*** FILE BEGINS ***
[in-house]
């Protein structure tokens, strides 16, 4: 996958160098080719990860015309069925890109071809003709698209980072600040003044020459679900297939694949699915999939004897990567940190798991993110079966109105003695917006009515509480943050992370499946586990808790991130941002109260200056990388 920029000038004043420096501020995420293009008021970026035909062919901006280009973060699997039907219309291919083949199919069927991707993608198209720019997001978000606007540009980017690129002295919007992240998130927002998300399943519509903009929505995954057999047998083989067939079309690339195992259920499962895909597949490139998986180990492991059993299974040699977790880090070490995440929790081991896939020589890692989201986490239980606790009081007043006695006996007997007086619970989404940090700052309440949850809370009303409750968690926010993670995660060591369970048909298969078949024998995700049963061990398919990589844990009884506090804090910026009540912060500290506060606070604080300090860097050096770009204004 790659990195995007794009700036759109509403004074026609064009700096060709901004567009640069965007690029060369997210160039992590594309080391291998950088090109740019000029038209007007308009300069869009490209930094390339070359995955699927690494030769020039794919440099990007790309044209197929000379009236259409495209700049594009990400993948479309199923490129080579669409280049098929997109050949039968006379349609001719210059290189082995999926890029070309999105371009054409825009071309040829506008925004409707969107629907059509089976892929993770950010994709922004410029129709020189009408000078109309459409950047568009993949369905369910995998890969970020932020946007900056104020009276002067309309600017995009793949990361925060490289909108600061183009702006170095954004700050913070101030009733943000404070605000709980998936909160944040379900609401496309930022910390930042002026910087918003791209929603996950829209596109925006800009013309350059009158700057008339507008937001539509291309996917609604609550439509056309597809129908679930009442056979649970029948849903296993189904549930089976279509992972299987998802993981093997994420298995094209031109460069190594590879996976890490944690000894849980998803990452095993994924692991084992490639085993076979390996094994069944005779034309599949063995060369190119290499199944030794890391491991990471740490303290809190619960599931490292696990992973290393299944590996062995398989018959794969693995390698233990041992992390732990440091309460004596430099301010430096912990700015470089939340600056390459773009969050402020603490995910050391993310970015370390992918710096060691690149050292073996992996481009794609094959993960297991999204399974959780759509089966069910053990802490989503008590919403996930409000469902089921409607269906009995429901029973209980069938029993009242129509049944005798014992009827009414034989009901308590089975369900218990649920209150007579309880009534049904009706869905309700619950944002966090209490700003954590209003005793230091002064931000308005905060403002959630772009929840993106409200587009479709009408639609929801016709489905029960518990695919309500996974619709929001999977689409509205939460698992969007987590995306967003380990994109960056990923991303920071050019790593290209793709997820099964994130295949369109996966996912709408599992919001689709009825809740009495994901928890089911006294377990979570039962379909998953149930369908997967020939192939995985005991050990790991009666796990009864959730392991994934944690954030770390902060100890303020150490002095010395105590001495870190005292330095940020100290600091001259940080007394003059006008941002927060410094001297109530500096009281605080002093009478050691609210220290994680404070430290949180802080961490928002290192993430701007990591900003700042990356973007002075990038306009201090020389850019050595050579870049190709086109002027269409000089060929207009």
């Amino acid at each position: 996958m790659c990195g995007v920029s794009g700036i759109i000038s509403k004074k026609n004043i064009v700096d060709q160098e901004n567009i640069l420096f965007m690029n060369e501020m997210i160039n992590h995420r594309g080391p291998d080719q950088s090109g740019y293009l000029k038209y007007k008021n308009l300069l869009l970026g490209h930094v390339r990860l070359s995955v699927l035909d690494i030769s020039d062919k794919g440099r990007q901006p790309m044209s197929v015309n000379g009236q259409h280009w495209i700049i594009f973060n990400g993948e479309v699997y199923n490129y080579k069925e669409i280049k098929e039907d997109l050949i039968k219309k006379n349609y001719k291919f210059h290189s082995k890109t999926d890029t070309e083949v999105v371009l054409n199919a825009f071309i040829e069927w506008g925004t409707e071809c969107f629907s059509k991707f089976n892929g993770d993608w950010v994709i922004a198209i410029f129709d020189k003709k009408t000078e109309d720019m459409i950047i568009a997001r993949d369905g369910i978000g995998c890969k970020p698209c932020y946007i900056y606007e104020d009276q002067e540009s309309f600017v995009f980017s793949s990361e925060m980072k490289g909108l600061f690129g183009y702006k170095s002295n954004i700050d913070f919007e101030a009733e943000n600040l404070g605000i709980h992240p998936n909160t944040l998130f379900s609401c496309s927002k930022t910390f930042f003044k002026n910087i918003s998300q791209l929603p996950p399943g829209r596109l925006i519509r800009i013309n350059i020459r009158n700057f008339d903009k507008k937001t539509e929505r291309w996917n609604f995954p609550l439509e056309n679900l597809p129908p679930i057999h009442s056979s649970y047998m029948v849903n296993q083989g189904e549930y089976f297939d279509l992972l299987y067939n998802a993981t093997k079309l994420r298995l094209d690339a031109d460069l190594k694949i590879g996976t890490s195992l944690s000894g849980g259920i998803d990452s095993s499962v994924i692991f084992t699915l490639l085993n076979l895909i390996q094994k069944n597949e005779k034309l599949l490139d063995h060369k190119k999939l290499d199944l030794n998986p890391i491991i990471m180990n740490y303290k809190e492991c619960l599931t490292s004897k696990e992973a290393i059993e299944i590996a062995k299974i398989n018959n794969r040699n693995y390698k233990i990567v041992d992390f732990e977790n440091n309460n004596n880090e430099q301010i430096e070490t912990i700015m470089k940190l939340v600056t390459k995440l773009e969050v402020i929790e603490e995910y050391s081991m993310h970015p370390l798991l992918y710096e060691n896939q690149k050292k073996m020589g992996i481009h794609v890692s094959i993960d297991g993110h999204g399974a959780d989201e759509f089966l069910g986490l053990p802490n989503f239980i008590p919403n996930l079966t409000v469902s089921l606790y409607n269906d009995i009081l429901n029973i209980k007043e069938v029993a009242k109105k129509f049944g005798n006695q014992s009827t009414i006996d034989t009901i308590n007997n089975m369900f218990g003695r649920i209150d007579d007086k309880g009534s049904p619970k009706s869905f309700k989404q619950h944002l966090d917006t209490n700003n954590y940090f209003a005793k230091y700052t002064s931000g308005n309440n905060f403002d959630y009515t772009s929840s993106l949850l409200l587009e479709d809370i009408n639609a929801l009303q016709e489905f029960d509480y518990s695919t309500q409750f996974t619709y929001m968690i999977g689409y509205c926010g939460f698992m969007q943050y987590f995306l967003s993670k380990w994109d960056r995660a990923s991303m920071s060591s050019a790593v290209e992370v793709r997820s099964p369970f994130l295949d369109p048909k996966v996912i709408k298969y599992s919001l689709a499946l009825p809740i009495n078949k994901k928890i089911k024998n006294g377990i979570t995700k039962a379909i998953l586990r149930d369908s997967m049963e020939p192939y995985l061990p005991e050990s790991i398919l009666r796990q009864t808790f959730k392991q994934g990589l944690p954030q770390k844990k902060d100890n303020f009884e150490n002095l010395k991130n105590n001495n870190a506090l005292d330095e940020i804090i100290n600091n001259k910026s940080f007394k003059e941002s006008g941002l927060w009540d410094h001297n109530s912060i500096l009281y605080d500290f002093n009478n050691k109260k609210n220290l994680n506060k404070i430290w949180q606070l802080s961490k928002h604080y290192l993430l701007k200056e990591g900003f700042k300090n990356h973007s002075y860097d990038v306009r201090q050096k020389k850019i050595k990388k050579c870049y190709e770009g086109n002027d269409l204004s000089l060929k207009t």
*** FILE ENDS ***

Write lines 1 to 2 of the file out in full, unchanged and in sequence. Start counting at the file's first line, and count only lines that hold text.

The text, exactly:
[in-house]
């Protein structure tokens, strides 16, 4: 996958160098080719990860015309069925890109071809003709698209980072600040003044020459679900297939694949699915999939004897990567940190798991993110079966109105003695917006009515509480943050992370499946586990808790991130941002109260200056990388 920029000038004043420096501020995420293009008021970026035909062919901006280009973060699997039907219309291919083949199919069927991707993608198209720019997001978000606007540009980017690129002295919007992240998130927002998300399943519509903009929505995954057999047998083989067939079309690339195992259920499962895909597949490139998986180990492991059993299974040699977790880090070490995440929790081991896939020589890692989201986490239980606790009081007043006695006996007997007086619970989404940090700052309440949850809370009303409750968690926010993670995660060591369970048909298969078949024998995700049963061990398919990589844990009884506090804090910026009540912060500290506060606070604080300090860097050096770009204004 790659990195995007794009700036759109509403004074026609064009700096060709901004567009640069965007690029060369997210160039992590594309080391291998950088090109740019000029038209007007308009300069869009490209930094390339070359995955699927690494030769020039794919440099990007790309044209197929000379009236259409495209700049594009990400993948479309199923490129080579669409280049098929997109050949039968006379349609001719210059290189082995999926890029070309999105371009054409825009071309040829506008925004409707969107629907059509089976892929993770950010994709922004410029129709020189009408000078109309459409950047568009993949369905369910995998890969970020932020946007900056104020009276002067309309600017995009793949990361925060490289909108600061183009702006170095954004700050913070101030009733943000404070605000709980998936909160944040379900609401496309930022910390930042002026910087918003791209929603996950829209596109925006800009013309350059009158700057008339507008937001539509291309996917609604609550439509056309597809129908679930009442056979649970029948849903296993189904549930089976279509992972299987998802993981093997994420298995094209031109460069190594590879996976890490944690000894849980998803990452095993994924692991084992490639085993076979390996094994069944005779034309599949063995060369190119290499199944030794890391491991990471740490303290809190619960599931490292696990992973290393299944590996062995398989018959794969693995390698233990041992992390732990440091309460004596430099301010430096912990700015470089939340600056390459773009969050402020603490995910050391993310970015370390992918710096060691690149050292073996992996481009794609094959993960297991999204399974959780759509089966069910053990802490989503008590919403996930409000469902089921409607269906009995429901029973209980069938029993009242129509049944005798014992009827009414034989009901308590089975369900218990649920209150007579309880009534049904009706869905309700619950944002966090209490700003954590209003005793230091002064931000308005905060403002959630772009929840993106409200587009479709009408639609929801016709489905029960518990695919309500996974619709929001999977689409509205939460698992969007987590995306967003380990994109960056990923991303920071050019790593290209793709997820099964994130295949369109996966996912709408599992919001689709009825809740009495994901928890089911006294377990979570039962379909998953149930369908997967020939192939995985005991050990790991009666796990009864959730392991994934944690954030770390902060100890303020150490002095010395105590001495870190005292330095940020100290600091001259940080007394003059006008941002927060410094001297109530500096009281605080002093009478050691609210220290994680404070430290949180802080961490928002290192993430701007990591900003700042990356973007002075990038306009201090020389850019050595050579870049190709086109002027269409000089060929207009």